I wrote earlier about a comment Albert Schweitzer made about maturity. In looking for the source of that quote, I ran across something else he had said about the topic. The first quote I had found came from when Schweitzer was almost 70, and the second was from his Memoirs of Childhood and Youth, published when he was 49, or about 20 years earlier. Here is the one from midlife:
“Instinctively I have fought against becoming what is usually called a “mature person…. What is usually considered maturity in a person is really resigned reasonableness. It is acquired by adopting others as models and by abandoning one after another the thoughts and convictions that were dear to us in our youth. We believed in the good; we no longer do so. We were zealous for justice; we are so no longer. We had faith in the power of kindness and peaceableness; we have it no longer. We could be filled with enthusiasm; we can no longer be. In order to navigate more safely through the dangers and storms of life, we lightened our boat. We threw overboard goods that we thought were dispensable; but it was our food and water that we got rid of. Now we travel more lightly, but we are starving.”
Here is what he said in older adulthood:
“The meaning of maturity which we should develop in ourselves is that we should strive always to become simpler, kinder, more honest, more truthful, more peace-loving, more gentle and more compassionate.”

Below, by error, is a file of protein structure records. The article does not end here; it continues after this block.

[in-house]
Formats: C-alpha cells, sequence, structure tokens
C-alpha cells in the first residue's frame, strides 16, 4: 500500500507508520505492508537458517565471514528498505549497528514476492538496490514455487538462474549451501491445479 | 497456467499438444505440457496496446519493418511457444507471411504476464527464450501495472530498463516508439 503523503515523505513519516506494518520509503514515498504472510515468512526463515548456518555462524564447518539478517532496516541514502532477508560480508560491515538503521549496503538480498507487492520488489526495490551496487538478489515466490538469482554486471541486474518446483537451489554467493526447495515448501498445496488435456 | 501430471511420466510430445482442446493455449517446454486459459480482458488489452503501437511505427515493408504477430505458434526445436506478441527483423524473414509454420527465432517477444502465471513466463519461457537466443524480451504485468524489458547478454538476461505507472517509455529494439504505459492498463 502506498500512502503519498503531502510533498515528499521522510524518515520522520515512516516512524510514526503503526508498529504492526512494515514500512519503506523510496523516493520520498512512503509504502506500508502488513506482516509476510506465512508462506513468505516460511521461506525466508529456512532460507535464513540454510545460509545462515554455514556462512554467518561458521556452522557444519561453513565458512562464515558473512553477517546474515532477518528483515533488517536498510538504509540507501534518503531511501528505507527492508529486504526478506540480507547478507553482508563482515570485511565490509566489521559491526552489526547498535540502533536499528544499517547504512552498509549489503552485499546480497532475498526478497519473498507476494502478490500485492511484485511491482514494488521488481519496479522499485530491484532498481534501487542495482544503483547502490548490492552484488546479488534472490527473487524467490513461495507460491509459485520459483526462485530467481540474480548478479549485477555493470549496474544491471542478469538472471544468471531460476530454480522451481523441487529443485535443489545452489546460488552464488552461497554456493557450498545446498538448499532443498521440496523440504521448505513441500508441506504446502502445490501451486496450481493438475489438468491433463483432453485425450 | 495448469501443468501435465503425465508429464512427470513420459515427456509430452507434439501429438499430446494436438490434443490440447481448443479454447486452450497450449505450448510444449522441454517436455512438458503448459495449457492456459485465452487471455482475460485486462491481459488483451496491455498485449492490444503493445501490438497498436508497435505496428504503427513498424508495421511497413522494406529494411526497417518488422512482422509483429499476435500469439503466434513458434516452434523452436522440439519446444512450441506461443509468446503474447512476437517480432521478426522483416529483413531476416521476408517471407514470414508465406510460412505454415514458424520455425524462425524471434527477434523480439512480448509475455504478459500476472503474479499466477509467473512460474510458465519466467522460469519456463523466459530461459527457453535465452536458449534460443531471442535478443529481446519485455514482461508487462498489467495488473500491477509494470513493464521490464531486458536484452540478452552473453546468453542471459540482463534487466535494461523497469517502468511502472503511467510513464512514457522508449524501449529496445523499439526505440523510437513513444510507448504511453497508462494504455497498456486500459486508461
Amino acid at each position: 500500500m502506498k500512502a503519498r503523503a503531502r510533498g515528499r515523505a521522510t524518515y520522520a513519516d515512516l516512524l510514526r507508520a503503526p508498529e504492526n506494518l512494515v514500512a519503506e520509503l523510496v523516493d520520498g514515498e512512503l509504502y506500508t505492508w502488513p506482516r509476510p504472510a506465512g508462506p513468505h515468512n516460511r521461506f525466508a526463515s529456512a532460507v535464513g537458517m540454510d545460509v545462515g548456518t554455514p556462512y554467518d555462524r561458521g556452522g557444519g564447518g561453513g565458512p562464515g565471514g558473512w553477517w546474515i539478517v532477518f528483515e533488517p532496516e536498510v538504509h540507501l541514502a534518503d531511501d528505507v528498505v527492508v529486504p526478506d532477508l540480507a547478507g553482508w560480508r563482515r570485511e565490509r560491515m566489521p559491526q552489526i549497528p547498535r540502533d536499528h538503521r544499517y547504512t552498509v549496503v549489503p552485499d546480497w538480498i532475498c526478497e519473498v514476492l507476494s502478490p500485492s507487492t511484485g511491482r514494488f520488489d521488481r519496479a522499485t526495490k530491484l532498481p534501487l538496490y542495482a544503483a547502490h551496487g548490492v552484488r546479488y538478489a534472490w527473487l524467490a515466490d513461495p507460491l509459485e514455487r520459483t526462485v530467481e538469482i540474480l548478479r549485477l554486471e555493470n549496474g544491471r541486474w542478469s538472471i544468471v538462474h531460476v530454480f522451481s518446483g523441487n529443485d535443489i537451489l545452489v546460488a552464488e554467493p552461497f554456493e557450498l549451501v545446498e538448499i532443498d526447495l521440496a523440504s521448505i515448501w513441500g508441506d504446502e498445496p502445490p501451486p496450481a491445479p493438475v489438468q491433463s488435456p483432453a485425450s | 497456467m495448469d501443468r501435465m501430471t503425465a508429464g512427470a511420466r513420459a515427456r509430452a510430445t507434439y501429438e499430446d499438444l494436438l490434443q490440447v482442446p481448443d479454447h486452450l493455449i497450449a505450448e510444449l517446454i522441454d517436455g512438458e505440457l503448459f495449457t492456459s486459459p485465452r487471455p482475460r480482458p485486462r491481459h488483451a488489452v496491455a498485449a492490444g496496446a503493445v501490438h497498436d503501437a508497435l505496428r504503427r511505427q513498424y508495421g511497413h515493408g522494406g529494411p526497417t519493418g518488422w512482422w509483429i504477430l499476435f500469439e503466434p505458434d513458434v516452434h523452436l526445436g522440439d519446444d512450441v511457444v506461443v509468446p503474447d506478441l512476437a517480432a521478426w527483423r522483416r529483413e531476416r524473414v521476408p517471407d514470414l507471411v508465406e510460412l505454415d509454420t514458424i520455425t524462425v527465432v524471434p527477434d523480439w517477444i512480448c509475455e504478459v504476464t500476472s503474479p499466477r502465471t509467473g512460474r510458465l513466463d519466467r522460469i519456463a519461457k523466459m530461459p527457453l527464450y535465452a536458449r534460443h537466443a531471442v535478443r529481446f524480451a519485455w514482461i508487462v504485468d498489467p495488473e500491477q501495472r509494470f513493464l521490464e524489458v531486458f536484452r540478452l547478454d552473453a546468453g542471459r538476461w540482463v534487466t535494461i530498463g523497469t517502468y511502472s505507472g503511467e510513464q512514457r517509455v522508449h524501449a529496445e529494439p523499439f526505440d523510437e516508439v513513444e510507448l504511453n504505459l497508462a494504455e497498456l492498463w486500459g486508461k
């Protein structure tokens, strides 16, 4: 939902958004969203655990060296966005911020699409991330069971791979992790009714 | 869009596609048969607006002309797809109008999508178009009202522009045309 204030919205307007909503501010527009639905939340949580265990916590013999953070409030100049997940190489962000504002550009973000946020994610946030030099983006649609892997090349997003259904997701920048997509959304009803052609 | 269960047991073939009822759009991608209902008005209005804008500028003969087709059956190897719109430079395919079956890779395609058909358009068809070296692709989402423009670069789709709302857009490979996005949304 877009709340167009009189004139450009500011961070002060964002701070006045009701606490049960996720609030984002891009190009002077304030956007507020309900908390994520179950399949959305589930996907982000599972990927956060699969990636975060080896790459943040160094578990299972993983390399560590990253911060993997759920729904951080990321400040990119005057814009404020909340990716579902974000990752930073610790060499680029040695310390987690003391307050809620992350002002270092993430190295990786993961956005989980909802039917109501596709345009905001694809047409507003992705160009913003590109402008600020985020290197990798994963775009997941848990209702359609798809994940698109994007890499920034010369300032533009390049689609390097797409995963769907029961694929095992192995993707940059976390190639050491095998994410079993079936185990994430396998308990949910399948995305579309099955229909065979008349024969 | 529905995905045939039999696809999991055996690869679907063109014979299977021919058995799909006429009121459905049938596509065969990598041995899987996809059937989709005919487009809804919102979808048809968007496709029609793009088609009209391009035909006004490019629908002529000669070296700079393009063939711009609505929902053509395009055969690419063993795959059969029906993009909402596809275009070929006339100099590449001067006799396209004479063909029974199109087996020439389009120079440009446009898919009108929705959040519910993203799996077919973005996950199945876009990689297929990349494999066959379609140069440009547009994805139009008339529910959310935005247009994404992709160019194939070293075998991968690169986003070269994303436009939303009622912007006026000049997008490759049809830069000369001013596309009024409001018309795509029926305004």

So Schweitzer went from regarding ‘maturity’ as a code word for selling out one’s principles and losing one’s convictions, to regarding maturity, at least in the ideal, as a more pure, peaceable, and caring mode of existence. That’s a pretty substantial difference! I don’t know enough about Schweitzer’s life to be able to hazard a guess about what changed his thinking. The change is consonant with normal developmental processes, though.
According to Daniel Levinson, the psychologist who popularized the notion of the midlife crisis, middle adulthood is a time of de-illusionment. I wrote earlier about the reappraisal of one’s life that often takes place at this time. Here’s how Levinson describes this process of self-examination:
“As he attempts to reappraise his life, a man discovers how much it has been based on illusions, and he is faced with the task of de-illusionment. By this expression I mean a reduction of illusions, a recognition that long-held assumptions and beliefs about self and world are not true.”
Such probing of one’s thoughts and values can result in a discovery of something that is not illusion, a solid foundation of beliefs on which to rebuild. Alternately, it can result in becoming skeptical that principles or integrity can serve as the basis for life. Perhaps when Schweitzer wrote about maturity in his late 40s, he was referring to the latter outcome: a de-illusionment that left one without convictions concerning truth or goodness. That type of maturity is certainly not worth having!
I suspect that Schweitzer eventually realized that questioning one’s convictions can in some instances be beneficial. Such self-evaluation can reveal that early life successes based on egoism, malice, or strife aren’t ultimately satisfying. When such qualities are uprooted, there is space to nurture those things that Schweitzer described as comprising a desirable form of maturity, among them simplicity, honesty, and compassion. This is the maturity that I aspire to!